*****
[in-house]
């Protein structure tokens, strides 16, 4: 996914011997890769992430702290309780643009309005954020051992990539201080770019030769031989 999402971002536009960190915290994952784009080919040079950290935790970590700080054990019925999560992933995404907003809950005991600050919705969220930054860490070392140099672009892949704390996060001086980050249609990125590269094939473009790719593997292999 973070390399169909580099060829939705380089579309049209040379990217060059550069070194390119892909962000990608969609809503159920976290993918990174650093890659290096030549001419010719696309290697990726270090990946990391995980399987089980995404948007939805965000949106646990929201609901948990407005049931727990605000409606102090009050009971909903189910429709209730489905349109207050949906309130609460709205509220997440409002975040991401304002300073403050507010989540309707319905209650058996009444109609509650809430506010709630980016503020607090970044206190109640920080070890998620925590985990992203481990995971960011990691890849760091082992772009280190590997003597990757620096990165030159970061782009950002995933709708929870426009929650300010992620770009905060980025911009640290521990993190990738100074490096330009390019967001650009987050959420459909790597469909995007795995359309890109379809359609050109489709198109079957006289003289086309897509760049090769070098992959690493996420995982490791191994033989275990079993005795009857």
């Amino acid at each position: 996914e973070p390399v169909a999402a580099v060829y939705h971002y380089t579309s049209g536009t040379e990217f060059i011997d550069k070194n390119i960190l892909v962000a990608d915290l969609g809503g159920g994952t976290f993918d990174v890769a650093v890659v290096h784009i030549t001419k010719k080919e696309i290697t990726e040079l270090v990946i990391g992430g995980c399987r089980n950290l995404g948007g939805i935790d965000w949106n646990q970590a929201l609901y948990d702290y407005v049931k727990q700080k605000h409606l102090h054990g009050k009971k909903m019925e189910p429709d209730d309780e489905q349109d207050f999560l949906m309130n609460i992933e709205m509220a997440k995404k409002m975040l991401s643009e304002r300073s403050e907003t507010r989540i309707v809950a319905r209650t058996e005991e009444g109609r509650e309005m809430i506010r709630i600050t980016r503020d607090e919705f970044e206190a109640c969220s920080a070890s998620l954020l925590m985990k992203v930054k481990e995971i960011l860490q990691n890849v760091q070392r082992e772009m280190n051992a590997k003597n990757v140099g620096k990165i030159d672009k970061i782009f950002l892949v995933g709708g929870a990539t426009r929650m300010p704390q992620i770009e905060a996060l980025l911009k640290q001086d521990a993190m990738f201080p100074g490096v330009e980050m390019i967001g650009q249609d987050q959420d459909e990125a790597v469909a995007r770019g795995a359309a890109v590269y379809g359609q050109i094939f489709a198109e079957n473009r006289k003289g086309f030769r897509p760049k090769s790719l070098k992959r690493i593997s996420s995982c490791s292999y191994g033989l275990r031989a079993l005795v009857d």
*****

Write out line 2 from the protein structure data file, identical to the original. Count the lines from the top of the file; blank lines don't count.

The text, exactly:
């Protein structure tokens, strides 16, 4: 996914011997890769992430702290309780643009309005954020051992990539201080770019030769031989 999402971002536009960190915290994952784009080919040079950290935790970590700080054990019925999560992933995404907003809950005991600050919705969220930054860490070392140099672009892949704390996060001086980050249609990125590269094939473009790719593997292999 973070390399169909580099060829939705380089579309049209040379990217060059550069070194390119892909962000990608969609809503159920976290993918990174650093890659290096030549001419010719696309290697990726270090990946990391995980399987089980995404948007939805965000949106646990929201609901948990407005049931727990605000409606102090009050009971909903189910429709209730489905349109207050949906309130609460709205509220997440409002975040991401304002300073403050507010989540309707319905209650058996009444109609509650809430506010709630980016503020607090970044206190109640920080070890998620925590985990992203481990995971960011990691890849760091082992772009280190590997003597990757620096990165030159970061782009950002995933709708929870426009929650300010992620770009905060980025911009640290521990993190990738100074490096330009390019967001650009987050959420459909790597469909995007795995359309890109379809359609050109489709198109079957006289003289086309897509760049090769070098992959690493996420995982490791191994033989275990079993005795009857």